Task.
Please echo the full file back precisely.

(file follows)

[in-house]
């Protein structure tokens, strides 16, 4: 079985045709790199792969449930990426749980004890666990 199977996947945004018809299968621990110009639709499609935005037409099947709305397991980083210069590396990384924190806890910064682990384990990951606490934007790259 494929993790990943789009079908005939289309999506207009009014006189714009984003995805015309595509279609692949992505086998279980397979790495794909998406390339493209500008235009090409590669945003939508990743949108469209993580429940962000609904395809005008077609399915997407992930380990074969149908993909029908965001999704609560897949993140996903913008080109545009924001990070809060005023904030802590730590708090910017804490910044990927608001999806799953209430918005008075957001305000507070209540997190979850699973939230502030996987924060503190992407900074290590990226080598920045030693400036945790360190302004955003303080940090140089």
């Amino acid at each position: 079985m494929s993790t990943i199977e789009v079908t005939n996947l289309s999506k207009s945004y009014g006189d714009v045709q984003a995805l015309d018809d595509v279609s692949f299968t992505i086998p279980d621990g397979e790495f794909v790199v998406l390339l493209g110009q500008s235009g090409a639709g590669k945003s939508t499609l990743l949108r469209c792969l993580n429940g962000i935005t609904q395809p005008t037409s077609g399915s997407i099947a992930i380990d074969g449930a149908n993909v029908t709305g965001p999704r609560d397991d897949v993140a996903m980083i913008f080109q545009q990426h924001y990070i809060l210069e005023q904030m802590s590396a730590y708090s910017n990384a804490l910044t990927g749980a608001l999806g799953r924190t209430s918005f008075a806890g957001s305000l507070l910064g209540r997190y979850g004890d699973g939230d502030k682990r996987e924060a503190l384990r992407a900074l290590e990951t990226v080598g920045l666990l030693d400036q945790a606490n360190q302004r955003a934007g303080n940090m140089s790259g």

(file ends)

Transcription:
[in-house]
């Protein structure tokens, strides 16, 4: 079985045709790199792969449930990426749980004890666990 199977996947945004018809299968621990110009639709499609935005037409099947709305397991980083210069590396990384924190806890910064682990384990990951606490934007790259 494929993790990943789009079908005939289309999506207009009014006189714009984003995805015309595509279609692949992505086998279980397979790495794909998406390339493209500008235009090409590669945003939508990743949108469209993580429940962000609904395809005008077609399915997407992930380990074969149908993909029908965001999704609560897949993140996903913008080109545009924001990070809060005023904030802590730590708090910017804490910044990927608001999806799953209430918005008075957001305000507070209540997190979850699973939230502030996987924060503190992407900074290590990226080598920045030693400036945790360190302004955003303080940090140089």
């Amino acid at each position: 079985m494929s993790t990943i199977e789009v079908t005939n996947l289309s999506k207009s945004y009014g006189d714009v045709q984003a995805l015309d018809d595509v279609s692949f299968t992505i086998p279980d621990g397979e790495f794909v790199v998406l390339l493209g110009q500008s235009g090409a639709g590669k945003s939508t499609l990743l949108r469209c792969l993580n429940g962000i935005t609904q395809p005008t037409s077609g399915s997407i099947a992930i380990d074969g449930a149908n993909v029908t709305g965001p999704r609560d397991d897949v993140a996903m980083i913008f080109q545009q990426h924001y990070i809060l210069e005023q904030m802590s590396a730590y708090s910017n990384a804490l910044t990927g749980a608001l999806g799953r924190t209430s918005f008075a806890g957001s305000l507070l910064g209540r997190y979850g004890d699973g939230d502030k682990r996987e924060a503190l384990r992407a900074l290590e990951t990226v080598g920045l666990l030693d400036q945790a606490n360190q302004r955003a934007g303080n940090m140089s790259g």